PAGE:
“I can’t really play now because of it, which is a shame because I loved playing it. But I get such joy from watching it.”
He doesn’t get time to see many games these days because of the filming schedule for the next series of Doctor Who, due to air at Easter, and a Christmas special.
“We shoot in Cardiff for nine months of the year and Forest are playing Cardiff City on November 20, so I want to take my granddad to that game,” he says.
The Christmas special is finished.
“We’ve got Michael Gambon in it playing an old Scrooge like miser. He’s a right laugh.”
He’s now filming an episode with Suranne Jones, written by award-winning Sandman author Neil Gaiman, which will be part of next year’s series. Can he tell us anything about that?
“Not really,” he laughs, such is the secrecy surrounding the show.
“This year we’ve had some great scripts and some good people guesting so it’s been really exciting,” is all he can say.
Doctor Who fandom is fierce, bordering on the obsessive for some.
“They come and watch the filming or if you go to an event but they’re generally really positive and nice and quite enthusiastic.”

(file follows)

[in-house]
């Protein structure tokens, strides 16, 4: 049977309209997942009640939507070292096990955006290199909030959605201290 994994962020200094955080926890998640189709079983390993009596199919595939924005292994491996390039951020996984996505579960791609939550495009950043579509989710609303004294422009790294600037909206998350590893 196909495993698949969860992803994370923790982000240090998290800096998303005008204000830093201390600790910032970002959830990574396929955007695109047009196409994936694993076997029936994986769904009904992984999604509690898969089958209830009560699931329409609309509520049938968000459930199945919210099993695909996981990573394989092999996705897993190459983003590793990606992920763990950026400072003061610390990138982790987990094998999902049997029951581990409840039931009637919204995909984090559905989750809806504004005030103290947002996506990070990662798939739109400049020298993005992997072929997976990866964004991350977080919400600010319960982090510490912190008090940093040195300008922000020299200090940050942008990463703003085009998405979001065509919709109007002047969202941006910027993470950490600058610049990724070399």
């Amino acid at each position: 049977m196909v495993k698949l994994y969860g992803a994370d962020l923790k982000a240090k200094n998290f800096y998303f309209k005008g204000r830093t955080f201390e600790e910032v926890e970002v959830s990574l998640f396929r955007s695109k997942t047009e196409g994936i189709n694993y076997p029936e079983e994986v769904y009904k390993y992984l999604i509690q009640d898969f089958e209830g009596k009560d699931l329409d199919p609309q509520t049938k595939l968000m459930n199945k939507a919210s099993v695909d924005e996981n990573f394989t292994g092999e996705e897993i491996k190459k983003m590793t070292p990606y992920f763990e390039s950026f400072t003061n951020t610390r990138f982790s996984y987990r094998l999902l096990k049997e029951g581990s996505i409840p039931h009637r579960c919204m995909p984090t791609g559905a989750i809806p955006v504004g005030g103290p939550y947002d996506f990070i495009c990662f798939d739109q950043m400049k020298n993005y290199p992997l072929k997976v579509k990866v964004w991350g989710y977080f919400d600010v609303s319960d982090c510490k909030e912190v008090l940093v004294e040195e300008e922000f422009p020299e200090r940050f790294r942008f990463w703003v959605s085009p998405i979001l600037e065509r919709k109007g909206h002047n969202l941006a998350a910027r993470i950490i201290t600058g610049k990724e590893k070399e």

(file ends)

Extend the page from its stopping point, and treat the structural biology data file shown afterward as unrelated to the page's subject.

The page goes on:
Are they usually middle-aged men?
“(Laughs) Yeah, they kind of are.”
He adds: “I suppose that’s one of its great virtues is that it appeals... if you’re forty and you’ve got a seven-year-old, you can watch it together.”
Although kids tend to be less fussy about whether you call him Doctor Who (wrong!) or The Doctor (correct!) or spell it Dr. (so very, very wrong!).
“That’s so true,” he laughs.
I’ve done that on Twitter and Facebook just to wind them up.
“I bet it does wind them up because it is always The Doctor,” says Matt.
Not that he would have seen such debates on either social network - he’s not a fan.
“I find that all a bit weird. Why would I want to tell someone where I am? Matt is in the toilet in the shopping centre.”
The 27-year-old first appeared as The Doctor on New Year’s Day this year, regenerating from David Tennant’s Doctor.
“The most surprising thing about it has been the line learning,” he admits.
“Because the script is extraordinary and there are lots of lines for me to learn,” he says with a yawn, clearly worn out by the promotional duties in between shoots.